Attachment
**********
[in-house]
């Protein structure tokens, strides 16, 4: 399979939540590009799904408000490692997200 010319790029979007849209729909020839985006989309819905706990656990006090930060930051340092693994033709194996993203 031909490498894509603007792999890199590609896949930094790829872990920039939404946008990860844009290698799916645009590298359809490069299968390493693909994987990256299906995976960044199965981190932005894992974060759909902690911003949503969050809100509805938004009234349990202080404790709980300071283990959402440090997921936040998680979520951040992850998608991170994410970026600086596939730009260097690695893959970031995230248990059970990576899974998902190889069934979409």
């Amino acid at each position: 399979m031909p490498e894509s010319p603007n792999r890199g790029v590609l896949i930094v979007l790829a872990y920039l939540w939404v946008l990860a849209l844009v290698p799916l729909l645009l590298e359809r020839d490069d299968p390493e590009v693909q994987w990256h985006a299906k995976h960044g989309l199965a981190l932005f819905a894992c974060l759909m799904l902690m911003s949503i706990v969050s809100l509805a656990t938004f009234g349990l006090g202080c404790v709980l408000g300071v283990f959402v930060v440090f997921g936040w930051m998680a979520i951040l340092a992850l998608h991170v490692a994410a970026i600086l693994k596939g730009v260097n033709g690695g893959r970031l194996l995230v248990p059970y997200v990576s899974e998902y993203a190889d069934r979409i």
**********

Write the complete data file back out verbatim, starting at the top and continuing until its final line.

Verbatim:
[in-house]
């Protein structure tokens, strides 16, 4: 399979939540590009799904408000490692997200 010319790029979007849209729909020839985006989309819905706990656990006090930060930051340092693994033709194996993203 031909490498894509603007792999890199590609896949930094790829872990920039939404946008990860844009290698799916645009590298359809490069299968390493693909994987990256299906995976960044199965981190932005894992974060759909902690911003949503969050809100509805938004009234349990202080404790709980300071283990959402440090997921936040998680979520951040992850998608991170994410970026600086596939730009260097690695893959970031995230248990059970990576899974998902190889069934979409």
């Amino acid at each position: 399979m031909p490498e894509s010319p603007n792999r890199g790029v590609l896949i930094v979007l790829a872990y920039l939540w939404v946008l990860a849209l844009v290698p799916l729909l645009l590298e359809r020839d490069d299968p390493e590009v693909q994987w990256h985006a299906k995976h960044g989309l199965a981190l932005f819905a894992c974060l759909m799904l902690m911003s949503i706990v969050s809100l509805a656990t938004f009234g349990l006090g202080c404790v709980l408000g300071v283990f959402v930060v440090f997921g936040w930051m998680a979520i951040l340092a992850l998608h991170v490692a994410a970026i600086l693994k596939g730009v260097n033709g690695g893959r970031l194996l995230v248990p059970y997200v990576s899974e998902y993203a190889d069934r979409i």